Friday, August 30, 2013

Sad mess...

Well folks, I am swallowing my pride and posting my poor Steeple Rock painting for the whole world to see.  It just went wrong, I just went wrong from the get go.

So, I put the lower half into water, soaked it good and began to scrub.  The wild colors came off okay, exposing the wild colors I had put on the lower layers, which weren't any better than what I washed off.  Good thing this is 300lb. paper, it takes a beating.  For some reason I put a layer of red over the foreground.  Don't ask, I don't know! Here's what it looked like when I finally decided to start with soft pastels.  This is painful.

So, the roughness of the paper was fun to work on.  Knowing it was ruined was pretty liberating, I just added whatever colors sounded fun and started adding pigment!  I have to say it is frustrating, but I also have to admit that I learned a LOT from this project.  I will probably just spray some fixative on it and let it hang around to bug me for a few days.  After that I may soak it in the bathtub and see what happens.  Or burn it.  Either way, I am showing my result and you may sympathize or laugh. Your choice.

Life is grand, busy, but grand!

Working to rescue "Steeple Rock" today.  Will post later.. Stay tuned!

Wednesday, August 28, 2013

Yet another landscape fight. Dang it.

Persevere...  Sometimes I hate that word.  Finish every piece.  Now who said that?  Rats, I have to practice what I preach.  I began the Steeple Rock piece on the right track.  Steeple Rock was my subject, shadows were sharp and the sky was just right.

I dropped the colors into wet paper and was tickled with how they began to develop.

 I wanted soft shadows on the middle ground, so I laid them in lightly and wet.  So far, so good.  However, this is the part where I clench up and begin to ruin my landscapes!  Not sure why I get so uptight about this part, but I certainly do.  I get totally lost.

Darker colors, warmer colors appear to come forward.  I began to darken and warm up and boy did I warm up!  Nice, hot red right in the middle ground.  Now you don't see the subject, you see the middle ground.  What a mess.  I went to bed with a headache and frustrated to the max.  Now I have to figure out how I'm going to finish this.  I may scrub out the red hillsides and make the foreground quite dark and brownish red.  I may have to start again with pastels over the top of it.  Oh well, stay tuned.  If you can bear it!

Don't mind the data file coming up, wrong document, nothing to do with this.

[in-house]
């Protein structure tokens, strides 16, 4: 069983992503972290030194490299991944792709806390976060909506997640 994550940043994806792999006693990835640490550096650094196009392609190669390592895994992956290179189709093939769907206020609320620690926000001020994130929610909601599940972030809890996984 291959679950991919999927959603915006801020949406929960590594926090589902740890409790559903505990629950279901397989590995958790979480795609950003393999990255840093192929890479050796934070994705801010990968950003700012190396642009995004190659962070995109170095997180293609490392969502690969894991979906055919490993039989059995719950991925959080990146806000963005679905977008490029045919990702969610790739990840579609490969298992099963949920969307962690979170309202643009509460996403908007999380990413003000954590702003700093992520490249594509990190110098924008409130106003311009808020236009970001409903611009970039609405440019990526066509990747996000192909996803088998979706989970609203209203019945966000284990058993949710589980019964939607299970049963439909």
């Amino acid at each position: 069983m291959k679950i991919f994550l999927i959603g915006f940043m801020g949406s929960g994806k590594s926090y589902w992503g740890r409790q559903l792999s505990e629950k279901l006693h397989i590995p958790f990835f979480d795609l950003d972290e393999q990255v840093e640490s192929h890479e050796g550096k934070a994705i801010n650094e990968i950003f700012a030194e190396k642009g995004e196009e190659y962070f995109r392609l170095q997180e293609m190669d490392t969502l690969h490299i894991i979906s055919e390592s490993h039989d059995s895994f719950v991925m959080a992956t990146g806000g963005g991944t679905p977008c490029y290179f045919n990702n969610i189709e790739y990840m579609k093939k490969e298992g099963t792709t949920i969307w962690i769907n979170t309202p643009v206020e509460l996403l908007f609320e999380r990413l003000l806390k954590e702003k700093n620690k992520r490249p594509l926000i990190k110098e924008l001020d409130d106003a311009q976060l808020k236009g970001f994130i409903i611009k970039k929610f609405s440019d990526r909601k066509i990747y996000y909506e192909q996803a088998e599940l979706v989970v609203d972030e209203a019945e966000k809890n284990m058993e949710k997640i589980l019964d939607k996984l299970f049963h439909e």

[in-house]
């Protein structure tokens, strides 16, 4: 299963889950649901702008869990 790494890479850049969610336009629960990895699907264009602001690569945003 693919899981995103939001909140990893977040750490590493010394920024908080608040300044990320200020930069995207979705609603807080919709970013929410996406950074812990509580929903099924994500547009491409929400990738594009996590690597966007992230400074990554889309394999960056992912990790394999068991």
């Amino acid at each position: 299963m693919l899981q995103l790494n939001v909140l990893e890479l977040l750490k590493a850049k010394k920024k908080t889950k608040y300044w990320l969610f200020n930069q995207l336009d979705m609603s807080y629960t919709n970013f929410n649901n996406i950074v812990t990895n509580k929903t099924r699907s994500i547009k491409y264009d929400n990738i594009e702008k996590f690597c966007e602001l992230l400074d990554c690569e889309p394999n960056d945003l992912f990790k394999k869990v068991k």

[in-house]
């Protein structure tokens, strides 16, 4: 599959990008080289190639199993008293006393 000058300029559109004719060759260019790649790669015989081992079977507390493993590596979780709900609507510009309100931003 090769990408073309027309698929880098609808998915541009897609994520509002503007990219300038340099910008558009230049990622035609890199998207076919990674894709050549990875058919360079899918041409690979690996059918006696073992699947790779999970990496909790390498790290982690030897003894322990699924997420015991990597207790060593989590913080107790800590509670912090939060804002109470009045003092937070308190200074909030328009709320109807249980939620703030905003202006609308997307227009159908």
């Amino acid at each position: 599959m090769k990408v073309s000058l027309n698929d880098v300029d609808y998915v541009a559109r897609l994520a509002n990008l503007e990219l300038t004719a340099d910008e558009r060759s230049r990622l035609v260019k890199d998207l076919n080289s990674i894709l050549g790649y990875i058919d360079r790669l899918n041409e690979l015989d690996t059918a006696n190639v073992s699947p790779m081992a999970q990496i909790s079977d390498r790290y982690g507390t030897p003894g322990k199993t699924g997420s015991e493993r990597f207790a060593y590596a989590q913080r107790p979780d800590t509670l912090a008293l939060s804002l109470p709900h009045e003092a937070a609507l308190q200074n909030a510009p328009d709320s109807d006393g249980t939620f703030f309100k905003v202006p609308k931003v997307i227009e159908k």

Monday, August 26, 2013

New Book, New Ideas

I just received a new book in the mail, The Art of Maynard Dixon, by Donald Hagerty.  I have been looking up Dixon's work for weeks now, pouring over the images and trying to learn how he handled his landscapes.  I am in LOVE with his work.  As you know, I have struggled with landscapes for ever.  I think Dixon's use of simplification is something I can wrap my mind around and use as I learn to find my own way through the landscape riddle.  Now I can see the photos of his paintings in printed form and not just on my iPad screen.  Very excited to read this.

To see some of his paintings and read a bit about him, follow this link:

I began a watercolor of a rocky bluff near my home this weekend.  I am moving very slowly on this, trying to puzzle out my next move.  Kind of like a chess game with a canvas!  As I study my new book, I am hoping for some inspiration on how to proceed.  I will keep you posted.  Fail or succeed.  I promise.  Unless it is a HUGE, tragic failure, then I reserve the right to say "never mind!"

However, here is the beginning:

We will see....

Saturday, August 24, 2013

Crayons can be fun!

Have you ever considered crayons?  Even better, how about some water-soluble crayons?  The Caran d'Ache Neocolor wax crayons are soft and fun to blend.  (Sounds like a commercial here)

Here is a project I did with them. They are buttery smooth and lay down as light or as saturated as you would like them to be.  This was for a class in Santa Fe on using color three years ago.  I can see where I would add more layers to this now.  You can always learn from what you've done in the past.  


My favorite watercolorist, David Vega Chavez (of Albuquerque, NM) taught me about underpainting in watercolor.  Many artists paint the whole picture in a neutral like black or sepia, then add color over the top of that.  It looks nice, I think, but David's method gives the finished piece a unified tone and dignity.

After getting the sketch onto the watercolor paper, mix up a large puddle of yellow ochre or raw sienna.  Paint the whole paper with it, beginning with the top.  Keep a bead of paint-water at the painted edge, this will keep you from getting any lines or streaks on the paper when you have to stop to refill your brush.  Get darker as you go, till you are fairly dark by the time you have reached the bottom edge of the paper.  Remember that dark appears to come forward, while lighter and cooler recedes.  This establishes a "mother" color and sets the stage for atmospheric perspective, as well.  After it has completely dried, begin your painting.  Your lightest lights are yellow instead of the whiteness of the paper and this is what gives this method such a beautiful patina.